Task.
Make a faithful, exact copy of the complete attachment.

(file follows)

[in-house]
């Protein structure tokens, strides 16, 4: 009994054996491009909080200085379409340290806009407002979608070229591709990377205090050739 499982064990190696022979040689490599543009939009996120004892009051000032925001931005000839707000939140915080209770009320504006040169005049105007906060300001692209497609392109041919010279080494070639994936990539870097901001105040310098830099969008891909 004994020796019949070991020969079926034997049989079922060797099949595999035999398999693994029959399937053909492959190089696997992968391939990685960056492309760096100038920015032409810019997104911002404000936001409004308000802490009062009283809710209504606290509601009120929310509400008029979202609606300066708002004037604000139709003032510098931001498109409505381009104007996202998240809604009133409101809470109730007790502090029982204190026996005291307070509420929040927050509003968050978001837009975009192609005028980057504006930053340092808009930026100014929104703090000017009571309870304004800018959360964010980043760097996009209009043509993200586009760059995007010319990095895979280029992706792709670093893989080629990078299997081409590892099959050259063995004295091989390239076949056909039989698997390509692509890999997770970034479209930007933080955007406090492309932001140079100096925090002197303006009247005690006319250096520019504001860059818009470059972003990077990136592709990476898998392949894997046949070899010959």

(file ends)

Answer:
[in-house]
């Protein structure tokens, strides 16, 4: 009994054996491009909080200085379409340290806009407002979608070229591709990377205090050739 499982064990190696022979040689490599543009939009996120004892009051000032925001931005000839707000939140915080209770009320504006040169005049105007906060300001692209497609392109041919010279080494070639994936990539870097901001105040310098830099969008891909 004994020796019949070991020969079926034997049989079922060797099949595999035999398999693994029959399937053909492959190089696997992968391939990685960056492309760096100038920015032409810019997104911002404000936001409004308000802490009062009283809710209504606290509601009120929310509400008029979202609606300066708002004037604000139709003032510098931001498109409505381009104007996202998240809604009133409101809470109730007790502090029982204190026996005291307070509420929040927050509003968050978001837009975009192609005028980057504006930053340092808009930026100014929104703090000017009571309870304004800018959360964010980043760097996009209009043509993200586009760059995007010319990095895979280029992706792709670093893989080629990078299997081409590892099959050259063995004295091989390239076949056909039989698997390509692509890999997770970034479209930007933080955007406090492309932001140079100096925090002197303006009247005690006319250096520019504001860059818009470059972003990077990136592709990476898998392949894997046949070899010959």